I’m writing these notes because I want people who care about these things to know what I have personally experienced in prison.
Over time I’ve turned from an ordinary victim into an interested observer, and I’ve discovered that for many people the prison world remains terra incognita. And yet in our country one in every hundred people is currently in prison; one in ten (maybe by now one in seven) of the male population passes through prison at some point in their lives.
Moreover, prison has a terrible effect on the majority of both prisoners and guards. It’s not yet clear, in fact, which group is affected more.
Society has to do something about this human tragedy. And for a start people need to know about it.
This story is about the guards.
The people who feel most uninhibited in prison are the police investigators, known in the vernacular as the “operatives.” Their official duty is to prevent crimes that someone might be thinking of committing, and to uncover those that have already been committed. As a result they’re not much constrained by prison regulations. Facial rearrangements and endless interrogations, mobile phones and drugs—these form just a small part of their standard arsenal.
The operatives usually know how to work with people and are good at it. They know how to talk, how to listen. But there are exceptions.
Take the head of the police investigation unit, a twenty-seven-year-old called Pelshe, whose first name and patronymic are so hard to pronounce that by common agreement he’s long been known simply as Sergei Sergeyevich. He’s not a man for small talk. He fixes his transparent, ice-cold eyes right into yours and lurches about desperately, caught in a verbal trap of harrumphing and interjections. When he’s sober, that is.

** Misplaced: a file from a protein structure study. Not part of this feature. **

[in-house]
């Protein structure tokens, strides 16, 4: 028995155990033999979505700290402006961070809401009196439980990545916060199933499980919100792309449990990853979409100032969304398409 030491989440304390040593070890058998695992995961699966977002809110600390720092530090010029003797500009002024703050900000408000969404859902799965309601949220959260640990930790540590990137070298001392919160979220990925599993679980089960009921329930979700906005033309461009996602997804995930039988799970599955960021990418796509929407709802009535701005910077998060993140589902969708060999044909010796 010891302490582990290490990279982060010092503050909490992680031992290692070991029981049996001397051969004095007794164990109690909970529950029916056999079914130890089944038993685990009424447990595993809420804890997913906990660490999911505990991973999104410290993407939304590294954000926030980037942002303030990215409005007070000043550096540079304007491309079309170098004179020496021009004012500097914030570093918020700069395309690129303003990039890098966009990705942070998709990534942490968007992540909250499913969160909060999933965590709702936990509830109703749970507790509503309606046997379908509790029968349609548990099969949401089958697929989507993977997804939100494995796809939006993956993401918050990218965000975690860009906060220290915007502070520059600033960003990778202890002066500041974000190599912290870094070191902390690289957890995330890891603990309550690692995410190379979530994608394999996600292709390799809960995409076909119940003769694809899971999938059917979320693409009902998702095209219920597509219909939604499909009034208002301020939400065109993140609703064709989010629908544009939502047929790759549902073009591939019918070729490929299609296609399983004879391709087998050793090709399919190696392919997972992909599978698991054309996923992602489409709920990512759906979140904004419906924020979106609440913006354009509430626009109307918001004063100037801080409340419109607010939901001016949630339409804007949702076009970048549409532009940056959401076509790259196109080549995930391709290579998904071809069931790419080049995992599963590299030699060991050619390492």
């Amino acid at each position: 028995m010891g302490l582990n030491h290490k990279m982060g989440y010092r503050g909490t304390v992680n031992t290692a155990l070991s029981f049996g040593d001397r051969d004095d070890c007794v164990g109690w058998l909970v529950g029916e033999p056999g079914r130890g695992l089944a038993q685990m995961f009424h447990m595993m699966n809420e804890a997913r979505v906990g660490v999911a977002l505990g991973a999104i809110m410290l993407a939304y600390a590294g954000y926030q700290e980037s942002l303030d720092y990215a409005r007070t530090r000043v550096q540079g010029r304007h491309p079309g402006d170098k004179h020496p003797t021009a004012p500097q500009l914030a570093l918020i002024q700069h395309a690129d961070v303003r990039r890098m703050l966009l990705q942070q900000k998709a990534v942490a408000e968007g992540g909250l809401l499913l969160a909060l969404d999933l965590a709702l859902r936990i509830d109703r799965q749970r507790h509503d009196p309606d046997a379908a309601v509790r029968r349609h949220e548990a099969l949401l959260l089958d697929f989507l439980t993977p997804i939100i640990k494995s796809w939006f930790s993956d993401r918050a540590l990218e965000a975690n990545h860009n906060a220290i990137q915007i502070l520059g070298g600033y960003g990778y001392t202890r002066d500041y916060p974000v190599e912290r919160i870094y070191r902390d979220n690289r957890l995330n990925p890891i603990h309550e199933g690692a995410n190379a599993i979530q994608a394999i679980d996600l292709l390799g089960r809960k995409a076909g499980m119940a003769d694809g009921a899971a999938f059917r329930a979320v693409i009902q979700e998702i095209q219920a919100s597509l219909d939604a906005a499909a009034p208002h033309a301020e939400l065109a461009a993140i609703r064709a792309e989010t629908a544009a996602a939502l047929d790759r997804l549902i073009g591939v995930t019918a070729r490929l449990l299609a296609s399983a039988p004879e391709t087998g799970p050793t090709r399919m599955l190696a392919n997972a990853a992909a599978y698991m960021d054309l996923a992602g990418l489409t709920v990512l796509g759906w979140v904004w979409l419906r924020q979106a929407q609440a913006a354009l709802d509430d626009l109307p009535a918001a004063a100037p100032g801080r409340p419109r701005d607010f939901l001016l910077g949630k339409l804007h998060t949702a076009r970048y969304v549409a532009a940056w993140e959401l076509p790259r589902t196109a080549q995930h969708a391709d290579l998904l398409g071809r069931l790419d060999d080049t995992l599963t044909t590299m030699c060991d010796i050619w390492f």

In fact, he’s rarely sober. When you see those slightly protruding ears glowing red like traffic lights and catch that faint whiff, you know he’s in a good mood and his speech will flow smoothly. But at the same time it’s a signal to the unwary: “Keep your mouth shut.” Alcohol has no effect on the professional operative’s memory.
However, Sergei Sergeyevich is just as likely to treat the most taciturn prisoner to a dose of his none-too-gentle fists. He hits people like a true professional, leaving minimum trace, though the recipient spends a week groaning and pissing blood. But no one reckons this “talking to” is particularly bad. The general opinion is that he’s not an animal; “freelance operatives” are far rougher.
As well as applying his fists, Sergei Sergeyevich can also treat you to tea and sweets, and give you cigarettes; he’ll even let you make a call on his mobile. Though you can be sure he’ll make a note of the number.
Sergei Sergeyevich regards the visits of ad hoc commissions as an unavoidable evil, and his attitude is no different from that of the other inhabitants of the prison colony. In order to feed these numerous commissions, Sergei Sergeyevich generally collects funds from the staff. But if it’s getting close to payday, then he might look for additional “support” from the prisoners themselves.